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Healthy Winter Foods

Experts give advice on buying and preparing winter foods that are good for your health.
WebMD Feature

Pie, fudge, hot chocolate -- are there any winter foods out there that aren't loaded with calories and devoid of nutritional value? Look no further than your grocer's shelves, because tucked behind the box of discounted candy canes is a shopping list full of healthy and hearty winter delights.

"Winter is a terrific time to enjoy foods of fiber, color and flavor," says Roger Clemens, DrPH, a food science communicator for the Institute of Food Technology. "These foods are rich in fiber, B-vitamins, minerals, and may contain good sources of protein."

Legumes, cranberries, and winter squash are just a few of the nutrition-packed must-haves for cold winter days.


"Legumes are a food that often we don't think of during summer, but they're a healthy and hearty ingredient for winter recipes," says Susan Moores, a registered dietitian in St. Paul, Minn.

Rich in important nutrients like fiber and protein, legumes, such as kidney, garbanzo, and pinto beans, lentils, and white and black beans, are a tasty addition to winter soups and stews.

"They have a hearty, meaty taste to them, which makes them great on a cold winter day in a soup or a stew," says Moores, who is also a spokeswoman for the American Dietetic Association.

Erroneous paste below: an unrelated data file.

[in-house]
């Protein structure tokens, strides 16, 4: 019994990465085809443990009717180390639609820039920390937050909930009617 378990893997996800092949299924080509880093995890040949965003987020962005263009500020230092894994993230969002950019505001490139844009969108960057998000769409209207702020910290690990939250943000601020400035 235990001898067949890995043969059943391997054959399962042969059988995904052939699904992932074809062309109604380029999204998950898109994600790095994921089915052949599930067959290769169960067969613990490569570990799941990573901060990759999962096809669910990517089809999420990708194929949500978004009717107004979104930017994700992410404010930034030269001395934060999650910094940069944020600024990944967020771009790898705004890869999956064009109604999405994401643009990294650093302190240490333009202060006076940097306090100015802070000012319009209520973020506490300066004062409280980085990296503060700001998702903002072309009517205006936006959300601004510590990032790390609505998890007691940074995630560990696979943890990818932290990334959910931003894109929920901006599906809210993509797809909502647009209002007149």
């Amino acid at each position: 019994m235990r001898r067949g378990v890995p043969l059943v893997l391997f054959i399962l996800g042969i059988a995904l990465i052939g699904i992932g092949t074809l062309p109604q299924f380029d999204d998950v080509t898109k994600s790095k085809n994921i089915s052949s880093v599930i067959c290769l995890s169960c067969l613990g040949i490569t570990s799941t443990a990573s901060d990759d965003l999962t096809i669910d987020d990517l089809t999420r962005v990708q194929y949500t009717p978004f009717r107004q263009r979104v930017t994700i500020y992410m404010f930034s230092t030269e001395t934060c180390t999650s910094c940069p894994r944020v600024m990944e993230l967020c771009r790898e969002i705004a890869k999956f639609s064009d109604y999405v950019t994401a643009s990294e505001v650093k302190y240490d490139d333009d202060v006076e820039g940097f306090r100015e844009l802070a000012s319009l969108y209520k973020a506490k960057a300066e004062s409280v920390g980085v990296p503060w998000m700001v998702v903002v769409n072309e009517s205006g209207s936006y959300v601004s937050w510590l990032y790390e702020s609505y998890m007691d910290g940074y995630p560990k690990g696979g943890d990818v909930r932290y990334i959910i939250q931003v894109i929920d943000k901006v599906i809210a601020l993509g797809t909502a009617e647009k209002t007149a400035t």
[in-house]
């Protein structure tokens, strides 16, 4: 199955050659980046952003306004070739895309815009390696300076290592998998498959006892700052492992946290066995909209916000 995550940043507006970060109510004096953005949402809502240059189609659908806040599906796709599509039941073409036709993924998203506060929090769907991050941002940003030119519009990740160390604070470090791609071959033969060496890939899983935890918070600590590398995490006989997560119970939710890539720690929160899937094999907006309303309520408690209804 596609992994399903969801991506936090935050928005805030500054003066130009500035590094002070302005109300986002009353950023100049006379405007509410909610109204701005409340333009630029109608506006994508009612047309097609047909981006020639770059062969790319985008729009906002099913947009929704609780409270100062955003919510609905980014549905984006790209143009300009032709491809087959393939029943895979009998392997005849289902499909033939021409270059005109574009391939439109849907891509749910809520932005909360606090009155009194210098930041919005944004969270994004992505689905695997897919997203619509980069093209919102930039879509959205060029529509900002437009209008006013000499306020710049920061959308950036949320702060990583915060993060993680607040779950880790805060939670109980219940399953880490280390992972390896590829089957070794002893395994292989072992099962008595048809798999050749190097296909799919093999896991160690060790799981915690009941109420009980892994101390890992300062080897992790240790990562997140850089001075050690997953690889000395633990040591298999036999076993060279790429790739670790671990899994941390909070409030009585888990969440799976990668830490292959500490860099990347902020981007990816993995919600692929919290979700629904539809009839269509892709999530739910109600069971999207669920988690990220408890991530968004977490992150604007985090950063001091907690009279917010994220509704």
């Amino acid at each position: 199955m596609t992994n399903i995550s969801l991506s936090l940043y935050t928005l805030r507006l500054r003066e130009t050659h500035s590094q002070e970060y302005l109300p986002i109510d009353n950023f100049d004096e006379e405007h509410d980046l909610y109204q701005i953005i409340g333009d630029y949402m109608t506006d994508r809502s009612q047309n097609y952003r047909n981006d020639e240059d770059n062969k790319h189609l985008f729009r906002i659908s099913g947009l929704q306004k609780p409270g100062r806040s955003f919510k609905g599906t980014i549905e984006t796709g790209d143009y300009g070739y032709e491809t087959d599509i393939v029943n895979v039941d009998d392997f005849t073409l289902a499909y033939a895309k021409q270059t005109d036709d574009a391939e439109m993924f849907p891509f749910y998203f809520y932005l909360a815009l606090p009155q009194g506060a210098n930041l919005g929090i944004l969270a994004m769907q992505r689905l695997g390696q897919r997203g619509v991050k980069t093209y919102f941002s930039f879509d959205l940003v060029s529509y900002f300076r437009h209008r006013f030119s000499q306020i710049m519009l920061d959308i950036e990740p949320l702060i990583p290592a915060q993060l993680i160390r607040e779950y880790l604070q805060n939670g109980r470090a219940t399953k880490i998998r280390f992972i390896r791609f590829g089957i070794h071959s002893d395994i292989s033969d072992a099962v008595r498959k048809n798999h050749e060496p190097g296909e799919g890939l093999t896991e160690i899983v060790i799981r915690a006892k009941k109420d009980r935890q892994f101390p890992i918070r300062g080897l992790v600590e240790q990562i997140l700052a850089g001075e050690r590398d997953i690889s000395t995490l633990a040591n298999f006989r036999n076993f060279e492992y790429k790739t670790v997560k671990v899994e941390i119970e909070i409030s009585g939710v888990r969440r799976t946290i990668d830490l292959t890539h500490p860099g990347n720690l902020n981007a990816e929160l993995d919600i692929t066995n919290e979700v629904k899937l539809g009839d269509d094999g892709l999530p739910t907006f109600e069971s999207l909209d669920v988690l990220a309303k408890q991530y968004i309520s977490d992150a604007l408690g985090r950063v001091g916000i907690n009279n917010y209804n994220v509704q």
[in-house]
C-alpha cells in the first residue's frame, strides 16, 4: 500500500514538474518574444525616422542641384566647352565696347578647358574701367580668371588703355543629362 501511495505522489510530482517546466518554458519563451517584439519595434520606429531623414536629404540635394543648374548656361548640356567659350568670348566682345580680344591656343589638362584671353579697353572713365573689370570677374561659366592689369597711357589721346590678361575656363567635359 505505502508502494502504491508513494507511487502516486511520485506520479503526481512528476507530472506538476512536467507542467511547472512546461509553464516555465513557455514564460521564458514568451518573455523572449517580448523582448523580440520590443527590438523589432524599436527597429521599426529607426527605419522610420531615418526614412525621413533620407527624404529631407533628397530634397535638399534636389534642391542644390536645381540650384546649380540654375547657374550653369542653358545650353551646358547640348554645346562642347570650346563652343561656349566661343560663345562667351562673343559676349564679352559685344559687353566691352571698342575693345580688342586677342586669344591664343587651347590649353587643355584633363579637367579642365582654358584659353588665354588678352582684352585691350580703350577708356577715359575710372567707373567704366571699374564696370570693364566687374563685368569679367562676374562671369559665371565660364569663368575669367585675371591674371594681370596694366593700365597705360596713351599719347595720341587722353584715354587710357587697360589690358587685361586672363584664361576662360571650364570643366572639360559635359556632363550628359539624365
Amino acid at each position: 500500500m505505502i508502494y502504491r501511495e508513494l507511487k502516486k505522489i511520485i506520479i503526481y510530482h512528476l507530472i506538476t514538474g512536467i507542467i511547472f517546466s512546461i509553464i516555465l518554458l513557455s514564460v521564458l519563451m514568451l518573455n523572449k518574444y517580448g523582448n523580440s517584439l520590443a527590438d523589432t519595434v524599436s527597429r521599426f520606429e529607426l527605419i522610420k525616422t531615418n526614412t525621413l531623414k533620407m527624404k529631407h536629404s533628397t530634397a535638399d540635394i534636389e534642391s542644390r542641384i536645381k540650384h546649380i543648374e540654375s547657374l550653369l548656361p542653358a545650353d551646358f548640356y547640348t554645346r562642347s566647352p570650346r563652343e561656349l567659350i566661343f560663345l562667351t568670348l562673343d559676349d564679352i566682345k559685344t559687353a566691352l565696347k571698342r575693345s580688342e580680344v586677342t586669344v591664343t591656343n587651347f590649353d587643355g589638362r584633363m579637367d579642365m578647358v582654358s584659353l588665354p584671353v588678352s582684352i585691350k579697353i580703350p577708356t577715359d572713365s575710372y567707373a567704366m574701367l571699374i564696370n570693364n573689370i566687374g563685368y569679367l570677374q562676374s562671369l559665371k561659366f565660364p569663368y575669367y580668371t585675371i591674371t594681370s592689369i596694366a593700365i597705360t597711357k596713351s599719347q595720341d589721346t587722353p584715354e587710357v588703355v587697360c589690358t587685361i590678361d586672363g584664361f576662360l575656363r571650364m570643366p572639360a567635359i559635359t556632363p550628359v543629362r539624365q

One of the first foods people think of when they think "winter" is a Thanksgiving tradition -- turkey.

"Turkey is a tremendous food for winter," says Moores. "It's lean, a great source of protein, and from a calorie standpoint, it's remarkably low."

Turkey soup, a turkey sandwich on a hearty whole-grain bread, as well as turkey on its own, is always a treat on a cold winter day.


"We have frozen cranberries year round, but in the fall and winter, we can get them fresh," says Elaine Magee, a register dietitian and the "Recipe Doctor" for WebMD. "So it's no surprise to see a lot of winter dishes loaded with cranberries."

Cranberries are not only delicious when they're fresh, they're low in calories.

"A cup is only 47 calories, with over 3 grams of fiber, and more than 20% of the daily allowance of vitamin C," says Magee.

Fresh whole cranberries add snap to salads, breads, and muffins, and for something different, try topping a turkey hot out of the oven with this tart winter berry.

Winter Squash

"Winter squashes are in abundance now," says Magee. "Acorn and butternut squash are loaded with vitamins and nutrients, and while you can buy them year round, we think about them in the fall and winter when people are more likely to prepare dishes that include them."

A cup of baked acorn squash cubes is packed with vitamins and minerals.

"A cup is only 115 calories, and contains 9 grams of fiber, 30% of your daily value of vitamin B-1, 25% daily value of B-6, 21% daily value of folic acid, 37% daily value of vitamin C, and 31% of your daily requirement of magnesium," says Magee.

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